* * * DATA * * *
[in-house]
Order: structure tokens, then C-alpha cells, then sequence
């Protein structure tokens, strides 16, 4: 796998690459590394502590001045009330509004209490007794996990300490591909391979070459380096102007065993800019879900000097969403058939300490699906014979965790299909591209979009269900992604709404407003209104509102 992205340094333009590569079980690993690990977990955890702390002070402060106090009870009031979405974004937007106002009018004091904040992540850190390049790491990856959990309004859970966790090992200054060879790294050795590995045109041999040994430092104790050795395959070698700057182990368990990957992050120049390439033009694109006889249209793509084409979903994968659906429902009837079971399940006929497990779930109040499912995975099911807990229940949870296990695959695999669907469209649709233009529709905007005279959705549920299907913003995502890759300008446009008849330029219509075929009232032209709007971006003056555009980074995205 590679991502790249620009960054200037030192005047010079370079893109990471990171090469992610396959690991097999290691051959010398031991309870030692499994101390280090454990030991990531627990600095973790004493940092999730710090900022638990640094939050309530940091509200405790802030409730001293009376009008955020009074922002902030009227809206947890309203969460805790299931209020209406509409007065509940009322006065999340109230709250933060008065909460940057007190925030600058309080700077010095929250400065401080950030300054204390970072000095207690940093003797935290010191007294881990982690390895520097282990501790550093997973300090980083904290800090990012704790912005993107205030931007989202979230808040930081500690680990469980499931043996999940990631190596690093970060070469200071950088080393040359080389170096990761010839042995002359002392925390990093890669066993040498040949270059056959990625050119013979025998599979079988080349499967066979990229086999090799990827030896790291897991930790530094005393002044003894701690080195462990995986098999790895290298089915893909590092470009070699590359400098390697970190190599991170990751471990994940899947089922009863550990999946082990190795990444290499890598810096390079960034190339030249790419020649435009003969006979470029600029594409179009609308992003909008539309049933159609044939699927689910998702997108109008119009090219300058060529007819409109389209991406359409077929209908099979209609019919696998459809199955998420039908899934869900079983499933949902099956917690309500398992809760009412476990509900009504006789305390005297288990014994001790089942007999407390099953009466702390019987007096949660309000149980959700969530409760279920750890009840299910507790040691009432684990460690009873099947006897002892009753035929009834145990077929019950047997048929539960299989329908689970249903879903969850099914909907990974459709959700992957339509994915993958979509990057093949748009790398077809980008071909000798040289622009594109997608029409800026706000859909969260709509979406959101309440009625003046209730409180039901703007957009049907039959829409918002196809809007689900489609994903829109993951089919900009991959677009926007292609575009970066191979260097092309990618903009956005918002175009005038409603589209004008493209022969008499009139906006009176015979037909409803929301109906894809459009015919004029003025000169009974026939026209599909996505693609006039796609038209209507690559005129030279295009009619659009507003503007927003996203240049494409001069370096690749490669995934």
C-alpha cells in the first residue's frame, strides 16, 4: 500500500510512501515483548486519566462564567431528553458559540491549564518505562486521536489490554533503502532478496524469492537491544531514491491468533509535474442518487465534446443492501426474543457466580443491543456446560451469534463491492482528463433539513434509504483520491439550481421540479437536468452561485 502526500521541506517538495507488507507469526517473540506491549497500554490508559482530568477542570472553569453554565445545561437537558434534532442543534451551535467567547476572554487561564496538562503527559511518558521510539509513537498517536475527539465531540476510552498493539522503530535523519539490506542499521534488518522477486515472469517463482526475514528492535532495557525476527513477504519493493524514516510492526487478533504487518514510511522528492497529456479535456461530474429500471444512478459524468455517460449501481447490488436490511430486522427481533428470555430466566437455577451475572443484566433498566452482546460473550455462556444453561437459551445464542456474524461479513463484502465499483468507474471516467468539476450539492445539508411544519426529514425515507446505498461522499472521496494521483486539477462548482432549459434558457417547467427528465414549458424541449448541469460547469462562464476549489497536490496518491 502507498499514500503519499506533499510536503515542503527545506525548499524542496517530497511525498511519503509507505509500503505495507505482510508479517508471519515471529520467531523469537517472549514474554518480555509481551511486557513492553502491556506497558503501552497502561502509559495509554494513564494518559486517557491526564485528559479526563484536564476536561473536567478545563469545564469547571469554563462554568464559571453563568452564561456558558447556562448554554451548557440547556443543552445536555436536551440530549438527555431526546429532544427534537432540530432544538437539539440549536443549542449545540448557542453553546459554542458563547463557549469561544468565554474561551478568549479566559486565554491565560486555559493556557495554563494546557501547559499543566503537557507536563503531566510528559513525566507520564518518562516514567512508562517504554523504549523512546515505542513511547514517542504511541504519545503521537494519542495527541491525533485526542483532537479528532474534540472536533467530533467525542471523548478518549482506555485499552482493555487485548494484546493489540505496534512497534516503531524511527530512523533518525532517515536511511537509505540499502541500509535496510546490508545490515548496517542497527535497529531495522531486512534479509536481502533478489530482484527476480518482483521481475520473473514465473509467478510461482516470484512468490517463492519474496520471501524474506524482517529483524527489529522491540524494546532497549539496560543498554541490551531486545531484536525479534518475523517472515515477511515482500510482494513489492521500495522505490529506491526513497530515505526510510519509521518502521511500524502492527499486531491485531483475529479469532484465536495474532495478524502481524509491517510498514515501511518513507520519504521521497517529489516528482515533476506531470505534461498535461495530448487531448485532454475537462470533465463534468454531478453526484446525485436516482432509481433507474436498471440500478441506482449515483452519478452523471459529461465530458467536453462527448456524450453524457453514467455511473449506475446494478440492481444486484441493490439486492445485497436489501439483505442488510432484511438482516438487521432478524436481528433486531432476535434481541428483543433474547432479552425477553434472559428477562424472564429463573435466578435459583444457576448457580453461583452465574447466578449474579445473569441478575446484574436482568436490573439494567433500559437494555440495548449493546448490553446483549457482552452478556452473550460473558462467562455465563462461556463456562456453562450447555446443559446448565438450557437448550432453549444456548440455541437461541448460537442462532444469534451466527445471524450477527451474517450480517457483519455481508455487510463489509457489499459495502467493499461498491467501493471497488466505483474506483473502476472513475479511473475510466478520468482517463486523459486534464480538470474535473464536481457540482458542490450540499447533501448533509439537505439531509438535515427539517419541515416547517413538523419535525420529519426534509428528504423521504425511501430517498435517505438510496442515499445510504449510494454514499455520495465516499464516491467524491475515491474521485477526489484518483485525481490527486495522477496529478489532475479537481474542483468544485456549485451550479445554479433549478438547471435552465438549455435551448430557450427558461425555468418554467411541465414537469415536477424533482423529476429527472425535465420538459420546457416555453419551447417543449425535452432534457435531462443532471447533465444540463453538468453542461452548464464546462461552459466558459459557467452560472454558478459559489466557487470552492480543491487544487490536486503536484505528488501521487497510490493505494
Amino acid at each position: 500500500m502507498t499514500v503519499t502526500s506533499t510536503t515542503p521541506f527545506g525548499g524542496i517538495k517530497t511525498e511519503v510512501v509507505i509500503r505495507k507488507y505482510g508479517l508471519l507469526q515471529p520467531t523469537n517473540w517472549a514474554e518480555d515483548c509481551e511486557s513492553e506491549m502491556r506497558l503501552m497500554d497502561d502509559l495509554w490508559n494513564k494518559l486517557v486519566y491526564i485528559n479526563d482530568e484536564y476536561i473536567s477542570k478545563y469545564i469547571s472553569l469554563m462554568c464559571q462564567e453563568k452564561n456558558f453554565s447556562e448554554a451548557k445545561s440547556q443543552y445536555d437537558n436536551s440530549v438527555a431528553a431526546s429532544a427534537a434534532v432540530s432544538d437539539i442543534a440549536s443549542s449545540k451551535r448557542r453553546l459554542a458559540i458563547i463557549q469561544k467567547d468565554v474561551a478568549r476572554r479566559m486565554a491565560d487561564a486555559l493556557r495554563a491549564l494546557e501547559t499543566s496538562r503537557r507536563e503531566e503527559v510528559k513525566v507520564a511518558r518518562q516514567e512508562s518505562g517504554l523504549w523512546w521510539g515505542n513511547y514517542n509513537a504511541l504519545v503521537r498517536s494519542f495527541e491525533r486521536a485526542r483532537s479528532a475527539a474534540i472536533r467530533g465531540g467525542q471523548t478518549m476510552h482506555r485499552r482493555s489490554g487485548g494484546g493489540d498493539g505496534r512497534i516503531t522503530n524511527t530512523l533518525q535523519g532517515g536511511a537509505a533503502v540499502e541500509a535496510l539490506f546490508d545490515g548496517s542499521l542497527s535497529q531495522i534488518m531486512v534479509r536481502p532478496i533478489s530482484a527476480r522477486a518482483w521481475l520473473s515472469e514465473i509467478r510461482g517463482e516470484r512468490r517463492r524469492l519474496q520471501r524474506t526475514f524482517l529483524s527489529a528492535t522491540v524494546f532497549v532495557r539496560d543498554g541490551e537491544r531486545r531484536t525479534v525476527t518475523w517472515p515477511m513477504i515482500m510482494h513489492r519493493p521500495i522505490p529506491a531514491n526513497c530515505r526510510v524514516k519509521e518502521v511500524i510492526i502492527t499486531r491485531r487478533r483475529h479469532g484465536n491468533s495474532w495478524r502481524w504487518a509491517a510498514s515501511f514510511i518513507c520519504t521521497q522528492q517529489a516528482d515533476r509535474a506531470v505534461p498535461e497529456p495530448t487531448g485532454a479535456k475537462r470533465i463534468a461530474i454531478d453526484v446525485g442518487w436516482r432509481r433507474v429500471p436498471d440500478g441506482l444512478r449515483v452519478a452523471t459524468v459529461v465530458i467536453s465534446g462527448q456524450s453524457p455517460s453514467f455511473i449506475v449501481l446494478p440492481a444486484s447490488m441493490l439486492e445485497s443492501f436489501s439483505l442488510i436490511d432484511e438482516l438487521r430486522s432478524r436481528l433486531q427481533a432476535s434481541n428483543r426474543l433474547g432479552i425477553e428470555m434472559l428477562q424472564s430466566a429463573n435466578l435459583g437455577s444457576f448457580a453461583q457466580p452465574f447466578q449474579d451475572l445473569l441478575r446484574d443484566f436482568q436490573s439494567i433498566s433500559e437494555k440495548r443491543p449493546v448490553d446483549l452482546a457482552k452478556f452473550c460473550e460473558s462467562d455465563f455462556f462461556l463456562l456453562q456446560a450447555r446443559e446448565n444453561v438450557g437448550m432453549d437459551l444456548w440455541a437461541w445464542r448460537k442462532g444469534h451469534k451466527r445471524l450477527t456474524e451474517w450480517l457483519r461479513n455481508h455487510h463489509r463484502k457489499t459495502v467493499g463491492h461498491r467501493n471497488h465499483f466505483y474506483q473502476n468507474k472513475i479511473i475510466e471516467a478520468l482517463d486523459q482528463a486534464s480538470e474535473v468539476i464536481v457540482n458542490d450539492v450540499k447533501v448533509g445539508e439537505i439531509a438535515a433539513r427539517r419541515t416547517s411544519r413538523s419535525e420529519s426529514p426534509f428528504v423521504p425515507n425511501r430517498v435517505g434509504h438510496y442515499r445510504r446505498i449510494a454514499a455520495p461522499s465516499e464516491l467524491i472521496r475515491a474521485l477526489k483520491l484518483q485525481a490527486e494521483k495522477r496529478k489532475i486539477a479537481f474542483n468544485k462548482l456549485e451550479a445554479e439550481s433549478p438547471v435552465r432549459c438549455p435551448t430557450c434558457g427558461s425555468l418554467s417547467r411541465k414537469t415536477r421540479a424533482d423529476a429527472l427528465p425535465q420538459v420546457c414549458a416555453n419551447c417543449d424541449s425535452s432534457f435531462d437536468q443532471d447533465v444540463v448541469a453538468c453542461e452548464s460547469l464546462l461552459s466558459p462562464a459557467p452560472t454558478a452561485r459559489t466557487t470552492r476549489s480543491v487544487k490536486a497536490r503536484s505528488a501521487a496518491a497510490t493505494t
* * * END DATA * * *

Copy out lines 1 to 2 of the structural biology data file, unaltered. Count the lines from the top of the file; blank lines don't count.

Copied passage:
[in-house]
Order: structure tokens, then C-alpha cells, then sequence